The EDM-760 was damaged from impact and would not power up. The device was then disassembled and five memory chips were read. The retrieved data contained 18 flights, including the accident flight. The duration of the data on the accident flight was 12 minutes 18 seconds. Exhaust gas temperature (EGT) and cylinder head temperature (CHT) were recorded for each cylinder on both engines. The EDM-760 was configured to record a new set of data every 6 seconds. A final set of data would have been recorded about 2 seconds before ground impact; however, these data could not be recovered, and the last data set was recorded about 8 seconds before ground impact.

The EGT and CHT values showed that, while in flight, cylinder No. 2 on the forward engine tracked lower than other cylinders; however, observations of the previous 17 flights showed the same trend.

The EGT and CHT values during the 25-second time period between the go-around and ground impact were also examined. The values indicated no significant drop in either CHT or EGT for either engine during this period. The EGT for the aft engine showed a slight increase during the final 10 seconds of recorded data, while the CHT remained generally stable. The CHT for the forward engine increased slightly during the last 10 seconds, while its corresponding EGT remained generally stable.

Sound Spectrum Study of GoPro Video

The audio portion of the GoPro video was evaluated in an attempt to determine engine operating speeds during flight. It was noted that, while the airplane was in the traffic pattern, wind noise often obfuscated propeller blade passage frequency (BPF). In two portions of the sound spectrum, BPF reached about 78 Hertz (Hz), which equated to an engine speed of 2,340 rpm. It was not possible to individually isolate the sound of each engine's noise during the accident flight; however, there were no audio indications from the study that one engine lost power relative to the other during the flight.


  1. Does anyone know how this aircraft would handle with an engine failure? The NTSB seems to want to insinuate an issue with the rear engine but at the same time says both engines were operating up to 8 seconds before impact. He seemed to be having control issues immediately after take-off. 7 knots of wind shouldn't have caused that.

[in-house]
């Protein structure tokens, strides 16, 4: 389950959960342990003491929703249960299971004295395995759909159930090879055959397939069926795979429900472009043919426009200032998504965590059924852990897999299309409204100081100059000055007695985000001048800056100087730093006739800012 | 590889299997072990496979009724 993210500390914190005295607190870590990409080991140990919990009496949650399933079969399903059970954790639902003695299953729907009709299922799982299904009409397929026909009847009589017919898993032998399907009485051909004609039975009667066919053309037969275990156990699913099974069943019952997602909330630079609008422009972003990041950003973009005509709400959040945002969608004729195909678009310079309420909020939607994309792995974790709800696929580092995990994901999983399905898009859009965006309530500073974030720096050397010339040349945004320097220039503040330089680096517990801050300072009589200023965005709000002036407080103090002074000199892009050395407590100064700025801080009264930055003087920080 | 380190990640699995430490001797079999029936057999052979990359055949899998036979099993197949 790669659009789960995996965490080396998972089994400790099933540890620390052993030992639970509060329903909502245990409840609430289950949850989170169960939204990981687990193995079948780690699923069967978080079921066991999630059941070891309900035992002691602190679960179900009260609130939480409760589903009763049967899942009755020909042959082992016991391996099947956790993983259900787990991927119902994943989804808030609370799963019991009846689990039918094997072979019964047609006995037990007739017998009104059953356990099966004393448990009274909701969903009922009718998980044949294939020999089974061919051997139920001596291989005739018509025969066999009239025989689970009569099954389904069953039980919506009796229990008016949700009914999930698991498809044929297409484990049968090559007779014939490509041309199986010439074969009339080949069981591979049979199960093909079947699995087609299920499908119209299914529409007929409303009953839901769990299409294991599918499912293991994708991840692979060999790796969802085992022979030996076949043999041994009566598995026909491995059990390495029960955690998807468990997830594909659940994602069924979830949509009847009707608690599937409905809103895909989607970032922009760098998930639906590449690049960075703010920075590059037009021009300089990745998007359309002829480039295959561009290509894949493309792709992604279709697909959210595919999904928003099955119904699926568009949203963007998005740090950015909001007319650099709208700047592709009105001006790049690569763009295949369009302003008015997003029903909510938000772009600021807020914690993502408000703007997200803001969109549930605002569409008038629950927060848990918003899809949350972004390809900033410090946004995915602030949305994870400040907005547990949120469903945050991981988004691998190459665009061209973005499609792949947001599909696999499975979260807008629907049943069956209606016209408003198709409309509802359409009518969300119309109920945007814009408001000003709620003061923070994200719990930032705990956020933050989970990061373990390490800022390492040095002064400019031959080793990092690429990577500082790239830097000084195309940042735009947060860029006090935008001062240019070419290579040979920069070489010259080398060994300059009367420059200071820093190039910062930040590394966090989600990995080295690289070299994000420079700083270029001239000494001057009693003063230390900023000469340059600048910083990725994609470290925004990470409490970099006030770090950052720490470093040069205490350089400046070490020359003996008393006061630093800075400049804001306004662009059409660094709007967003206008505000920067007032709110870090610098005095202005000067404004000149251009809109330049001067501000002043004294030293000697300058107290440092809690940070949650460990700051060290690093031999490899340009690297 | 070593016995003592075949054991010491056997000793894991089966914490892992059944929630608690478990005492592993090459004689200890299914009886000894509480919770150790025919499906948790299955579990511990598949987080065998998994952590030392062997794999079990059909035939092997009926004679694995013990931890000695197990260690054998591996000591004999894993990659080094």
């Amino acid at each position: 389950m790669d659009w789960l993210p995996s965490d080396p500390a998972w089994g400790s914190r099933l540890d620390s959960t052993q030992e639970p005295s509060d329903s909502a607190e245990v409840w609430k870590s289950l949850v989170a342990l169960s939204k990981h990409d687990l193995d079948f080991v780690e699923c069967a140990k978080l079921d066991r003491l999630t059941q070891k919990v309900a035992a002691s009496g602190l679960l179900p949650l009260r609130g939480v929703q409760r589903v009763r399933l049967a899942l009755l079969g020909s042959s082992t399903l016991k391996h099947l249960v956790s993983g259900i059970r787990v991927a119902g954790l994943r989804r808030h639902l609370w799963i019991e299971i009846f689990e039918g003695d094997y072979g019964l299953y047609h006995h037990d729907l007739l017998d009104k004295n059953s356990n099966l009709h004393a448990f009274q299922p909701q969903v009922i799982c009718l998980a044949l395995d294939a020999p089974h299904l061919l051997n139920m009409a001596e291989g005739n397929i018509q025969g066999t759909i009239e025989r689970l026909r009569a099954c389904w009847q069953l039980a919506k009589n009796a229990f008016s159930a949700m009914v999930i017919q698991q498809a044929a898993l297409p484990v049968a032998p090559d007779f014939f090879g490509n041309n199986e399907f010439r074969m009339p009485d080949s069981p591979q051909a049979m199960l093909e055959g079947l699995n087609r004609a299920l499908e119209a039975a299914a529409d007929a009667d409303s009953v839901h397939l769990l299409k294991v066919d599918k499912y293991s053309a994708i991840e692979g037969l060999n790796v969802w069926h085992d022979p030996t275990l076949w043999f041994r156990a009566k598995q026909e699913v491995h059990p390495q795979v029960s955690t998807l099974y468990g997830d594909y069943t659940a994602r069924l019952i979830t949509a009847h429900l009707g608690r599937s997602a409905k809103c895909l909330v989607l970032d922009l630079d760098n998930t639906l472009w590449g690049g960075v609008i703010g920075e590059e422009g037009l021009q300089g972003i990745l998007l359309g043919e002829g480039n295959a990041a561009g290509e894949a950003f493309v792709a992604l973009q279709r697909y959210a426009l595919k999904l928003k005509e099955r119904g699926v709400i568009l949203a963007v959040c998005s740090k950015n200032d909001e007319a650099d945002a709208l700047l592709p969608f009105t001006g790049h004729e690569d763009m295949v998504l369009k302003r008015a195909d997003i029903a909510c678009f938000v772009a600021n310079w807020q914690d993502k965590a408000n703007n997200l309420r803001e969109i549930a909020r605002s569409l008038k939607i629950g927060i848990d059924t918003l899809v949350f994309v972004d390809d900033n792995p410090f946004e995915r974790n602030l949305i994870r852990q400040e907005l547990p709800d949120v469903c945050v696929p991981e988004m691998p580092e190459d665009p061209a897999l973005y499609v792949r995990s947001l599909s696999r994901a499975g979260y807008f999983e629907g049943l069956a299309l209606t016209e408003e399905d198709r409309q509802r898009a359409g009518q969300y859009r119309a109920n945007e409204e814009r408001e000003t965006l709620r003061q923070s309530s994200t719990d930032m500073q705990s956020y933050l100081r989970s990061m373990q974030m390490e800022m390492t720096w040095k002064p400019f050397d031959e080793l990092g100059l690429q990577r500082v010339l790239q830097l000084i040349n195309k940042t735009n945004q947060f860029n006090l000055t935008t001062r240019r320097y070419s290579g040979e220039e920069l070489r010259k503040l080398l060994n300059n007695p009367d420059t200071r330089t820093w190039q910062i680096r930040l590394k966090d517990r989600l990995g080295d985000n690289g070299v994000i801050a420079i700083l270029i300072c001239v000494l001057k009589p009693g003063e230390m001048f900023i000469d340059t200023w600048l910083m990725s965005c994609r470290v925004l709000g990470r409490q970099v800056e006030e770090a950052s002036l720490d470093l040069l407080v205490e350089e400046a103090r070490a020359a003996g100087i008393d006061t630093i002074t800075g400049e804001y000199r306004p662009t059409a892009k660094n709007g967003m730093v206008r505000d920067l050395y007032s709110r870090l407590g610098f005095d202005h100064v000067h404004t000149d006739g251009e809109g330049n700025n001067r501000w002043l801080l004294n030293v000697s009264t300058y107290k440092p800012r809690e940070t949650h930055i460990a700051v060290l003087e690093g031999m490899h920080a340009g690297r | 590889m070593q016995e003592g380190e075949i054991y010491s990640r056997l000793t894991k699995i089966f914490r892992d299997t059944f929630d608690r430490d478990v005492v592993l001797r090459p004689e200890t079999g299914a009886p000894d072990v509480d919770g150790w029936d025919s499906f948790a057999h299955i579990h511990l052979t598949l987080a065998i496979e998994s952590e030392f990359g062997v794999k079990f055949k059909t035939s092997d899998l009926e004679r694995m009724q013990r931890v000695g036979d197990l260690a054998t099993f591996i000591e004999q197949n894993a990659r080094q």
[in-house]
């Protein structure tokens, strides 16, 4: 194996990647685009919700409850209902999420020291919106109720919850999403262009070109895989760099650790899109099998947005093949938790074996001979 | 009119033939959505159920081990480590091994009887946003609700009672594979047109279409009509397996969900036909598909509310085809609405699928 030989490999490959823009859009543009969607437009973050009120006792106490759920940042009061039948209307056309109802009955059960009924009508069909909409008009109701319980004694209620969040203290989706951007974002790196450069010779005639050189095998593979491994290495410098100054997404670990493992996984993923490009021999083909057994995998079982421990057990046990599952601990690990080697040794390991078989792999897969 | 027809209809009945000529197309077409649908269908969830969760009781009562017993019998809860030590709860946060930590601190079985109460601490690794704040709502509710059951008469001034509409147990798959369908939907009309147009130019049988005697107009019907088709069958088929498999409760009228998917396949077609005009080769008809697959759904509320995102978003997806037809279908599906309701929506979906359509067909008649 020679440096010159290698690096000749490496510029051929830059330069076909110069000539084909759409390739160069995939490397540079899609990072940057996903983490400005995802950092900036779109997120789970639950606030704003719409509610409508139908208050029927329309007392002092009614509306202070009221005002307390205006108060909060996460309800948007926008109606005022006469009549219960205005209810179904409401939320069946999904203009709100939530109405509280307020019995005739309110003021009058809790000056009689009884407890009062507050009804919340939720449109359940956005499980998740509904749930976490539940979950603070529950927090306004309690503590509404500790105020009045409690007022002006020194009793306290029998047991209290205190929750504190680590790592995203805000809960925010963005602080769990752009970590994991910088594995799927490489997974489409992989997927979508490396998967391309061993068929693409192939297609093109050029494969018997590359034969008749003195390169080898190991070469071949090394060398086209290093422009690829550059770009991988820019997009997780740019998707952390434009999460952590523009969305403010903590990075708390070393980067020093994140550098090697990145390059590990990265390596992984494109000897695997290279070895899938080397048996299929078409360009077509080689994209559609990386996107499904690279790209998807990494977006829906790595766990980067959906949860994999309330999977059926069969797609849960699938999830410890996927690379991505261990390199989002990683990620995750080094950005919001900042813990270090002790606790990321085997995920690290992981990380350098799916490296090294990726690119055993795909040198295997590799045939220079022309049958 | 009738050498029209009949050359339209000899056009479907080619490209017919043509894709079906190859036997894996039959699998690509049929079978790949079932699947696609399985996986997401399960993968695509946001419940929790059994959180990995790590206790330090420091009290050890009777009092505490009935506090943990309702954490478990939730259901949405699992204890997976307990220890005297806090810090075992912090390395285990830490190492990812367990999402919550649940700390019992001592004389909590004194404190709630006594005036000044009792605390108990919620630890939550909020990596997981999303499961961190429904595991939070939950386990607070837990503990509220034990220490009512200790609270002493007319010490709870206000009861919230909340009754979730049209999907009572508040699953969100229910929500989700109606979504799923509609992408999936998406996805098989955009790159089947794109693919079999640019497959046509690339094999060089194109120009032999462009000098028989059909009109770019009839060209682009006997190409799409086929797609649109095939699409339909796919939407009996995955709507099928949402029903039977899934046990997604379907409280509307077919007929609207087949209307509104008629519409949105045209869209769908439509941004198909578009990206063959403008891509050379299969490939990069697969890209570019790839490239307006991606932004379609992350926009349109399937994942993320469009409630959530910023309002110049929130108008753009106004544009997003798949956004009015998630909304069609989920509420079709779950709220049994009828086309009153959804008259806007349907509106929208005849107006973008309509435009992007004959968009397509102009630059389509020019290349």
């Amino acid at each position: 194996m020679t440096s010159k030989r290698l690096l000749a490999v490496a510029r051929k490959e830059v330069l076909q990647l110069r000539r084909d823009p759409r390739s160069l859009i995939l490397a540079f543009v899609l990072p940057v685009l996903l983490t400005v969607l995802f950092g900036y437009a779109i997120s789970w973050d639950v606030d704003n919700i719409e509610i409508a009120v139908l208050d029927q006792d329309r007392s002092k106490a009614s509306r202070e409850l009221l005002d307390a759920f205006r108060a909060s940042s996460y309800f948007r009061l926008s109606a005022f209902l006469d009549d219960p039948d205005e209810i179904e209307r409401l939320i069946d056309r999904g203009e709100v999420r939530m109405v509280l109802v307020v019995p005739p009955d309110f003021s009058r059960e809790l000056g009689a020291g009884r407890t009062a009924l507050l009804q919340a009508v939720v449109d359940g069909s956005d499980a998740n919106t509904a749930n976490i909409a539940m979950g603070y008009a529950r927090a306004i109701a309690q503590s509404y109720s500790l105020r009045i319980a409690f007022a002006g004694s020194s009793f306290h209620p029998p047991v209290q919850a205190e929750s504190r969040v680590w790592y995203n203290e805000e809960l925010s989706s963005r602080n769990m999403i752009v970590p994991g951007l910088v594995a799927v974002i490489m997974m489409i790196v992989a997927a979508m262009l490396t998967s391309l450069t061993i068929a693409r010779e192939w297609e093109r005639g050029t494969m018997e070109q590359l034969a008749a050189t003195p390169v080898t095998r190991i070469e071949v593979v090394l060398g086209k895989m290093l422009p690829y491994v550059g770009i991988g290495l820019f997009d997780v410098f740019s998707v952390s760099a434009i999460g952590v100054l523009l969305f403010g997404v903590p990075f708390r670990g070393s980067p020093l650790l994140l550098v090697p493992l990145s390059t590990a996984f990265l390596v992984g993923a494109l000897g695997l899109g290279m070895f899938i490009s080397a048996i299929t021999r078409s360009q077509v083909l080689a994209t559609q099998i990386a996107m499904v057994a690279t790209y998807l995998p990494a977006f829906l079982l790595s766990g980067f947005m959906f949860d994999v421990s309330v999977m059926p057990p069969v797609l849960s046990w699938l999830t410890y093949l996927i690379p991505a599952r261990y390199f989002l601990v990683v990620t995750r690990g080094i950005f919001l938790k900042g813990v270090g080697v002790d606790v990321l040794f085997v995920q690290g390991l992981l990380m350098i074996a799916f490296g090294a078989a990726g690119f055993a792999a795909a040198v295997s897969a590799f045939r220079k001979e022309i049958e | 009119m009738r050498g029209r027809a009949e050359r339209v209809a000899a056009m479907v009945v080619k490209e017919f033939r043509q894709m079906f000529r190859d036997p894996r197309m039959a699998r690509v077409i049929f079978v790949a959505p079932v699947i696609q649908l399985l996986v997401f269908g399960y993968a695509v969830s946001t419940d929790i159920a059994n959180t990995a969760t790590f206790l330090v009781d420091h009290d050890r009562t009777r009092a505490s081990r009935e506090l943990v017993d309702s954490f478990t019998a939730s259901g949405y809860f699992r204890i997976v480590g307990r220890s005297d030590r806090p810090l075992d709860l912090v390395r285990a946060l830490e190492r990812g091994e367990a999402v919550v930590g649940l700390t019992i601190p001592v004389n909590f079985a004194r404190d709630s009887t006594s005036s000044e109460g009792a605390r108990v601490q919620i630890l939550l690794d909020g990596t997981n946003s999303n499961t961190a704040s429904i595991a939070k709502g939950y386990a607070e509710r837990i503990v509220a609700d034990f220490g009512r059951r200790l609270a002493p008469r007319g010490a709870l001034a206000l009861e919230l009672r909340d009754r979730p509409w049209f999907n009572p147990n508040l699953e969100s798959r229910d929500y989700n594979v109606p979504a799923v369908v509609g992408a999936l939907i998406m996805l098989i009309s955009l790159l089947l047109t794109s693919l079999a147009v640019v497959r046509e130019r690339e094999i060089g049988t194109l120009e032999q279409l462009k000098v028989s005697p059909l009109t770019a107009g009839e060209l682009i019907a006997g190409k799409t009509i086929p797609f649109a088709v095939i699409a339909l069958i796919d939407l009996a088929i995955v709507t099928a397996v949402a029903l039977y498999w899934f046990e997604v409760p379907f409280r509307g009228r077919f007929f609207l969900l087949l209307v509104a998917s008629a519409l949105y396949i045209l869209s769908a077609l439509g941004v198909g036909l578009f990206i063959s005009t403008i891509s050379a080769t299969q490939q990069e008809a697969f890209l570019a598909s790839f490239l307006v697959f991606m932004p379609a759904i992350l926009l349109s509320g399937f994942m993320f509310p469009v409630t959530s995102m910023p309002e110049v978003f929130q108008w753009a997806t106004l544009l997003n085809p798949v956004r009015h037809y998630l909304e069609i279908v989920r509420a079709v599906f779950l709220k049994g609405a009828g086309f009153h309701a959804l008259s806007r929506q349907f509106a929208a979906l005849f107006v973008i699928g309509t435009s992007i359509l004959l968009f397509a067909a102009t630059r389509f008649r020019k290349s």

1. That seemingly left turn control offset is a mystery, and the fact that he had a camera pointed back there gives us the faint "what if" question mark of maybe he was trying to figure out a control bias.

      Depending on how he was correcting his flight controls, maybe higher power just aggravated the offset and he got too slow and banked into an accelerated stall in that second time around after the missed approach. Malfunctioning control is unlikely, but something had him deviating left and they did not suggest stroke or heart attack.

      Some specs are given in an old article from someone who flew one at the RAF in Mojave back when they needed to showcase the plane:

      Since you are looking at the left turning question, look where he ended up from a broader image in the link below. The increased bank at the end may have been to miss hitting the condos. If he was already dealing with an offset, could have over controlled in that last.

  2. With an engine failure, the procedure is to drop the nose to almost level and continue the climb. Being centerline thrust, there is no special procedure other than that according to others on the canard forum. My instructor and I were on the ground and witnessed 17DR cross over the FBO. We self assessed if I (as a then student pilot) was okay to fly, finished pre-flight & run up, then went up in the air to go find him. We experienced no wind shear or other weather. 7 knots of cross wind was certainly not the cause of this accident.

    I am at a loss as for why this happened. It made more sense when we thought there was only one engine running. Theory was he freaked out and tried to circle back to 02 to land. That does not appear to be the case. I cannot explain why he diverted so much. Wings were mostly level when we first saw him start to cross the FBO, but he rolled left to what I perceived to be about 80-90 degrees. We could clearly see the entire bottom of the airframe.